Category Archives: Rocket

Wind tunnel tests

Raytheon Company successfully completed more than 1,700 rigorous wind tunnel tests on the newest, extended-range variant of the combat-proven Advanced Medium-Range Air-to-Air Missile (AMRAAM). Testing is a major step in the missile’s qualification for integration with the National Advanced Surface-to-Air Missile System (NASAMS).

Raytheon engineers recently completed wind tunnel testing on a new, extended-range variant of the AMRAAM air-to-air missile. Testing is a key step in qualifying the missile for the NASAMS launch system
Raytheon engineers recently completed wind tunnel testing on a new, extended-range variant of the AMRAAM air-to-air missile. Testing is a key step in qualifying the missile for the NASAMS launch system

The AMRAAM-Extended Range (AMRAAM-ER) missile is a ground-launched weapon that will intercept targets at longer distances and higher altitudes. The missile’s bigger rocket motor and smarter flight control algorithms give it a boost in range.

«During these tests, we put AMRAAM-ER through a full range of potential flight conditions to validate the missile’s future performance on the battlefield», said Kim Ernzen, Raytheon Air Warfare Systems vice president. «Raytheon is developing this missile to enhance ground-based air defense for our customers worldwide».

Raytheon engineers will now analyze data from the wind tunnel test runs to verify and update the AMRAAM-ER missile’s aerodynamic models to maximize its performance.

Raytheon AMRAAM-ER Missile Goes Long and Flies High

 

About NASAMS

Manufactured by Raytheon and Norway’s Kongsberg Defence & Aerospace, NASAMS is the most widely used short- and medium-range air defense system in NATO. NASAMS provides a high-firepower, networked and distributed state-of-the-art air defense system that can quickly identify, engage and destroy current and evolving threat aircraft, unmanned aerial vehicles and emerging cruise missile threats.

 

About Raytheon

Raytheon Company, with 2018 sales of $27 billion and 67,000 employees, is a technology and innovation leader specializing in defense, civil government and cybersecurity solutions. With a history of innovation spanning 97 years, Raytheon provides state-of-the-art electronics, mission systems integration, Command, Control, Communications, Computers, Cyber and Intelligence (C5I) products and services, sensing, effects and mission support for customers in more than 80 countries.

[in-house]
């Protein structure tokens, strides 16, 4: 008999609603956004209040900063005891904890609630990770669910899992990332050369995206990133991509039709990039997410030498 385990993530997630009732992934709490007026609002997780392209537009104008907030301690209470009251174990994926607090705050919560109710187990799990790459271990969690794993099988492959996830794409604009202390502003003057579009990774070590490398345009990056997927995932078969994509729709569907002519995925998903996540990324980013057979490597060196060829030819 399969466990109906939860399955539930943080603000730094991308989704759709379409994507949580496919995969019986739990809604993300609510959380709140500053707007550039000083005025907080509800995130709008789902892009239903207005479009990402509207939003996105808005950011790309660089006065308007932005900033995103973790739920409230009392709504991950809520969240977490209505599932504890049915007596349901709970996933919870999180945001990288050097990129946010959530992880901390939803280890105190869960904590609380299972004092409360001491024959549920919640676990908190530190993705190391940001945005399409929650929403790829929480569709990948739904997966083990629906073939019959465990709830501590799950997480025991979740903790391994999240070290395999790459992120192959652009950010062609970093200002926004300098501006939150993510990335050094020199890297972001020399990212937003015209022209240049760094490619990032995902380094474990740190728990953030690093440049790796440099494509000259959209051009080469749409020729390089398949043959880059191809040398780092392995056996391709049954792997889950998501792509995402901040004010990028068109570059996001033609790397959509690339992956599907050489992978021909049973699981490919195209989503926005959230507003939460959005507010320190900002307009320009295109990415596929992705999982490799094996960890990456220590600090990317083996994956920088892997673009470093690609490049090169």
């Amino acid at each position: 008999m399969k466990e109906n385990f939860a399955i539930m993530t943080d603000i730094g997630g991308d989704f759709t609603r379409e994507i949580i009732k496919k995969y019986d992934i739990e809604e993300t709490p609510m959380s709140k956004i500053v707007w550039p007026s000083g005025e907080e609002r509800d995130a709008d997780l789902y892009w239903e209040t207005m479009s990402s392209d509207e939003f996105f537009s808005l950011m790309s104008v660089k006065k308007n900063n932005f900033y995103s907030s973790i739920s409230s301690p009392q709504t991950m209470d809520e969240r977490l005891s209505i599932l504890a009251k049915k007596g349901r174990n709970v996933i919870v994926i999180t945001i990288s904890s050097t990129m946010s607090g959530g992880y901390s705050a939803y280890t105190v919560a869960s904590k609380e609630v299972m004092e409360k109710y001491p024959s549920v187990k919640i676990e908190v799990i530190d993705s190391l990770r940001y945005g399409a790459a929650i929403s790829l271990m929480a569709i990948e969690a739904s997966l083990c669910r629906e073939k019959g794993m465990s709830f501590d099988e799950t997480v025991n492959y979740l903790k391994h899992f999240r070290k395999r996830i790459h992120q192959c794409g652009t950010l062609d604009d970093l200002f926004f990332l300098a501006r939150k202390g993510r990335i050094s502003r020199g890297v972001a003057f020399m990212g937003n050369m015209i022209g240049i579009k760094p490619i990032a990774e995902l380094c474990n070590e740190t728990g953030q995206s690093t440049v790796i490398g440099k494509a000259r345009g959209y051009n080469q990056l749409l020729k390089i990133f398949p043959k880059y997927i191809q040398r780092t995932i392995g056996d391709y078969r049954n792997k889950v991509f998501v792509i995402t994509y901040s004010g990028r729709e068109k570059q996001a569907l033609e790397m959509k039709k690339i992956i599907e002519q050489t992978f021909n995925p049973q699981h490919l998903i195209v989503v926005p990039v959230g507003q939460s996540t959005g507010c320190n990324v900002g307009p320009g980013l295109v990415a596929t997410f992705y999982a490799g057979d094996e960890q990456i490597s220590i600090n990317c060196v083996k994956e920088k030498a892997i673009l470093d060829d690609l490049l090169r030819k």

LAV-AT Modernization

The Marine Corps continues to upgrade the turret system for one of its longest-serving fighting vehicles – the Light Armored Vehicle-Anti-Tank (LAV-AT).

Anti-Tank Weapon Systems are mounted on Light Armored Vehicle-Anti-tank variants at Camp Pendleton, California. The LAV Team at Marine Corps Systems Command continues to provide new equipment training to units receiving the Anti-Tank Weapon System upgrade, with the final two training evolutions scheduled for early this year. Full Operational Capability (FOC) for the ATWS is expected at the end of fiscal year 2019 (U.S. Marine Corps photo by CWO4 Michael Lovell)
Anti-Tank Weapon Systems are mounted on Light Armored Vehicle-Anti-tank variants at Camp Pendleton, California. The LAV Team at Marine Corps Systems Command continues to provide new equipment training to units receiving the Anti-Tank Weapon System upgrade, with the final two training evolutions scheduled for early this year. Full Operational Capability (FOC) for the ATWS is expected at the end of fiscal year 2019 (U.S. Marine Corps photo by CWO4 Michael Lovell)

In September 2017, Marine Corps Systems Command’s LAV-AT Modernization Program Team achieved initial operational capability by completing the fielding of its first four Anti-Tank Light Armored Vehicles with the upgraded Anti-Tank Weapon Systems (ATWS) to Light Armored Reconnaissance Battalion Marines.

The ATWS fires the tube-launched, optically-tracked, wire-guided – or TOW – missiles. It provides long-range stand-off anti-armor fire support to maneuvering Light Armored Reconnaissance companies and platoons. The ATWS also provides an observational capability in all climates, as well as other environments of limited visibility, thanks to an improved thermal sight system that is similar to the Light Armored Vehicle 25-mm variant fielded in 2007.